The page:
According to a resident and advocate, Treasure Island has experienced more than 160 power outages in the last 20 years, with the average blackout lasting about five hours. Disruptions from power outages include sewage backflow and opportunistic burglars who know to expect outages, he said.
Berkeley Copwatch is one of several Bay Area organizations that instruct observers in how to record interactions between the public and law enforcement officials that are seeing a surge in demand for their services. The groups have shifted their tactics and focused more resources on online course delivery in response to the coronavirus pandemic and the surge in protests. They’re also ramping up misconduct tracking efforts and social media campaigns as the public focus on police brutality heightens.
Community-centered approaches are key to Oakland’s Equitable Climate Action Plan, approved unanimously by the City Council in July. It is designed to “bring about a just transition to a low carbon future” with green jobs and measures to mitigate the disparities felt by communities affected by climate change, according to a statement by Mayor Libby Schaaf.
But the plan doesn’t have guaranteed funding from the city government. For organizers, that’s a problem. “We need money to pay people to do work,” said Phoenix Armenta, who works with an environmental justice group.
In response to the disproportionate law enforcement violence against people with mental illness and amid ongoing calls to defund or reform police, activists with the Anti Police-Terror Project on Friday night will launch an initiative in Oakland designed to offer an alternative to calling the police in mental health crises. The initiative, called M.H. First Oakland, will begin operations as a hotline with the number (510) 999-9MH1.
In a pandemic that mandates physical distancing, survival in the poverty-suffused Tenderloin is endangered by relentlessly overcrowded conditions, a dearth of open public spaces and limited mobility. Neighborhood residents suffer the city’s second-highest rate of COVID-19 infections — eclipsed only by the Bayview — and five times that of neighboring Nob Hill.
As events that would draw crowds under normal circumstances go virtual, an upcoming performance from American Conservatory Theater centers on building connections in digital spaces as a central theme. “In Love and Warcraft,” a play by Madhuri Shekar, is a romantic comedy about a young woman’s exploration of her identity in an online role-playing game and expressing it in the real world.
When the shelter-in-place order went into effect in San Francisco to try to stop the spread of the coronavirus, Treasure Island was going into a different kind of isolation than the rest of San Francisco. The island has extremely limited public transit service, just one grocery store, no public school and experiences frequent blackouts.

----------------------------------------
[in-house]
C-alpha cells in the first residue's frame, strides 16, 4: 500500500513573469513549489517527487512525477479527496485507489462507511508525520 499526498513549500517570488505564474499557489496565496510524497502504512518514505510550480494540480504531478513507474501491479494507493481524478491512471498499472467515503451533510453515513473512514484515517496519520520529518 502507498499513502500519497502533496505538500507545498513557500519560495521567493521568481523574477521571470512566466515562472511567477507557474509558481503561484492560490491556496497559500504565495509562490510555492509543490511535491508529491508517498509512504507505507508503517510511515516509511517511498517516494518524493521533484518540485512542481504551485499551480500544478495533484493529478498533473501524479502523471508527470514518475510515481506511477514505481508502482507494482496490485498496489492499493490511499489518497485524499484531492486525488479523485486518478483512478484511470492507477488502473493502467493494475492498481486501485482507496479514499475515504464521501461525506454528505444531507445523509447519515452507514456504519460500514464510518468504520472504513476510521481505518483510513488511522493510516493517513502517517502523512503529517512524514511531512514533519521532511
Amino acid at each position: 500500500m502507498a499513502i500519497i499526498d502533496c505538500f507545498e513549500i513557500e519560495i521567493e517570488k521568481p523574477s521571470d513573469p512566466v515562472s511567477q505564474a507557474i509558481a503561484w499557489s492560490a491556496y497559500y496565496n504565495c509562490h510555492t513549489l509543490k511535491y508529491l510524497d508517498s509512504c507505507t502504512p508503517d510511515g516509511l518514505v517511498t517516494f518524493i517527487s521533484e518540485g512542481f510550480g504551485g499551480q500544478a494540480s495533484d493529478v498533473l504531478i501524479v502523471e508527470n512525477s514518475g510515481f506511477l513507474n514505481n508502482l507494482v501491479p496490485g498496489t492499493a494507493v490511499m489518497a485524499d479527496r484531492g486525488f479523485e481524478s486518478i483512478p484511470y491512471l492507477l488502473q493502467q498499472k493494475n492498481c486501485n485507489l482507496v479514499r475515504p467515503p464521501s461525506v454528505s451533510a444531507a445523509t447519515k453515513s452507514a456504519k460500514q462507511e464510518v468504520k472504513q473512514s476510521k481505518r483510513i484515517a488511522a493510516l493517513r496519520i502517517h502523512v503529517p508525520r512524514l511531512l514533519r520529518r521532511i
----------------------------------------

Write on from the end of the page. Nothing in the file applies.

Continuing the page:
The 2020 census is well under way, but a timetable muddled by the coronavirus pandemic coupled with attempts by President Trump to make disruptive changes have set the stage for the spread of misinformation that threatens a complete count. Local nonprofit organizations have been working to get correct and timely information to people often labeled “hard to count” to avoid that outcome.
When actor and director Khalia Davis was growing up in the 1990s, children’s entertainment rarely addressed racism. When it did — in books about Ruby Bridges or special episodes of television shows like “Family Matters” and “The Fresh Prince of Bel-Air” — it was never explicit.
Now in 2020, after the killing of George Floyd at the hands of police officers in Minneapolis and the resurgence of the Black Lives Matter movement across the country, Davis is producing and directing “A Kids Play About Racism,” which will be streaming, free of charge, on Broadway on Demand this weekend.
As live events of all kinds go virtual, one Bay Area comedy show producer has taken it upon herself to launch a monthly online performance with international talent. Lisa Geduldig, who has produced San Francisco’s “Kung Pao Kosher Comedy” and “Comedy Returns to El Rio” for years, will launch “Lockdown Comedy” at 6 p.m. on Thursday, July 16, featuring a group of London-based comedians. Geduldig and comedian Tanyalee Davis talked with “Civic” about coping with isolation, nailing comedic timing on Zoom and laughter as medicine. “It’s a matter of getting the timing right and trying to be as engaging as I can be in a small little screen. It’s a whole different ball game.”— Tanyalee Davis
“Occasionally when a comic will do some crowd work and talk to someone, it’s just this connection.
San Francisco’s Bayview-Hunters Point neighborhood has been hit especially hard by COVID-19, and residents sheltering in place in the area have for years faced elevated levels of air pollution from a variety of nearby sources. Recently, advocates have raised concerns about potentially toxic dust they fear is being generated by a nearby construction project.